British officials never repudiated the proclamation’s message and soon established an alliance with black Americans that brought thousands of escaped slaves to the side of the British forces operating in the South. The role and plight of these fugitives during and after the Revolutionary War would alter the course of many black lives and help swell sentiment, particularly in Britain, for an end to slavery and the slave trade. Dunmore’s proclamation set in motion events far beyond its author’s intentions.

Although probably no more than 800 slaves actually succeeded in reaching Dunmore’s lines, word of the proclamation inspired as many as 100,000 to follow behind the British throughout the war, believing that a British victory would bring them freedom. Thomas Jefferson believed that Virginia lost 30,000 slaves in one year alone.

In December 1775, the Virginia Convention issued its own proclamation as a broadside, declaring that runaways to the British would be pardoned if they returned in ten days, but would be severely punished if they did not. The document began with a reminder of the penalty for slave insurrection – death without benefit of clergy – though in practice, it was used sparingly during the war.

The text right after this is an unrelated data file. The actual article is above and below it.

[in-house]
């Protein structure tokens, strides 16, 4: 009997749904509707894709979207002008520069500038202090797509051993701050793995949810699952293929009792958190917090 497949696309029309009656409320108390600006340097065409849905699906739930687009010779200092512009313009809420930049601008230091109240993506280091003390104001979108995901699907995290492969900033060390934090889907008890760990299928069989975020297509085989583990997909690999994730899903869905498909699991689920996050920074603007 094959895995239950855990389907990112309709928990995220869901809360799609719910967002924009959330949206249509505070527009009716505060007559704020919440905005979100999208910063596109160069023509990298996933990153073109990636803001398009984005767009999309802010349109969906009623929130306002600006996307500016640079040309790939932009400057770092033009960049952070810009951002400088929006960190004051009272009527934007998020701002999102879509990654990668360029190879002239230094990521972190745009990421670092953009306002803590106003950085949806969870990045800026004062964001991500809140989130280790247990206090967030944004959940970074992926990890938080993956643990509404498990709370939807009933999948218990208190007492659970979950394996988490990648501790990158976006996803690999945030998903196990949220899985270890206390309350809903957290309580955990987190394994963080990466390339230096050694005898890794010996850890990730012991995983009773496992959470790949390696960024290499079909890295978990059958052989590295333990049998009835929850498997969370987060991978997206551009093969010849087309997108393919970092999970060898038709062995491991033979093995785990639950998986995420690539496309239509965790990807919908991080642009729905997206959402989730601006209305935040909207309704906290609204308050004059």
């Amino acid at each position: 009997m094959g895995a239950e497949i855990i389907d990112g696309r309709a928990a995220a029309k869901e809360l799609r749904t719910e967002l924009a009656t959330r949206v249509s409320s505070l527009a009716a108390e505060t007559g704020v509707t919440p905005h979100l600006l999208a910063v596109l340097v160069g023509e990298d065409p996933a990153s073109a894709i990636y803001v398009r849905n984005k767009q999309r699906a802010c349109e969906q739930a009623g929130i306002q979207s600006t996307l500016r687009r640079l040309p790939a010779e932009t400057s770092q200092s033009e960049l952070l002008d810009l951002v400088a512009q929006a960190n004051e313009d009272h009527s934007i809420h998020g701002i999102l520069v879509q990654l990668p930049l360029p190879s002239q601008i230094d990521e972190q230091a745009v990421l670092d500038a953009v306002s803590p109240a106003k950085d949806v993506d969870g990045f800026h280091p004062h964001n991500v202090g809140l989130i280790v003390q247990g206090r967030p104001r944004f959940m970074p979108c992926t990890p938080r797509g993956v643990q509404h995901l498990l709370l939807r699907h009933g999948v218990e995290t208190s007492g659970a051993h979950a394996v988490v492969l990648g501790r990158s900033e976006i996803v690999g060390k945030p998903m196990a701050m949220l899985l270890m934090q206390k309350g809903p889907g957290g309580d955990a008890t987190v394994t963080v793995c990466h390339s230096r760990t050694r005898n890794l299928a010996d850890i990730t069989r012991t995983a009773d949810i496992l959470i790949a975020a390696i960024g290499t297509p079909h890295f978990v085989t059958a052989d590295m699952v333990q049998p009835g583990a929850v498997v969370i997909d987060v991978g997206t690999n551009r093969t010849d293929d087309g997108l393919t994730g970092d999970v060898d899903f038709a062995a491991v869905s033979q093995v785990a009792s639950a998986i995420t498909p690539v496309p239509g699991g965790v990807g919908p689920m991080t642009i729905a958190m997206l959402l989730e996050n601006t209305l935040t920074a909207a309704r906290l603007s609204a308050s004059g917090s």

The Battle of Great Bridge
Lord Dunmore assembled a small army composed of British regulars, loyalist volunteers and a number of runaway slaves. The patriot force comprised militia and volunteers from Virginia and Maryland. Dunmore chose to confront the Patriots in a small fortification located at the south end of a causeway over a swamp south of Norfolk, Virginia.

Patriots and British soldiers faced each other for eleven days and skirmished amid constant cannon fire before the climactic Battle of Great Bridge on December 9, 1775, that lasted but a half-hour. Reinforcements joined Patriots in the breastwork and were ordered to withhold their fire until the British were within 50 yards.

Entrenched patriot riflemen poured heavy fire into the British Redcoats, who marched relentlessly forward, wavered and then came on again. More than one hundred of Dunmore’s men were killed or wounded; one rebel soldier was injured. The thoroughly defeated loyalist army retreated to Norfolk and Dunmore again sought refuge aboard ship.

The turn of events threw the loyalists into a panic, changed the sentiments of those who were undecided and raised the spirit of the patriots. News reached Williamsburg. On December 13, four days later, the Fourth Virginia Convention, for the first time in a public declaration, strongly condemned Dunmore and the British parliament, and expressed a spirit of independence by calling for force “to maintain our rights and privileges.”

On January 1, 1776, unable to get provisions, the British opened fire on Norfolk from the huge guns of the fleet in the harbor, initiating Norfolk’s utter and complete destruction. Dunmore then retreated to Portsmouth and then up the Chesapeake Bay. Though he continued to make vigorous attempts to regain control of the colony, he was reduced to raiding operations.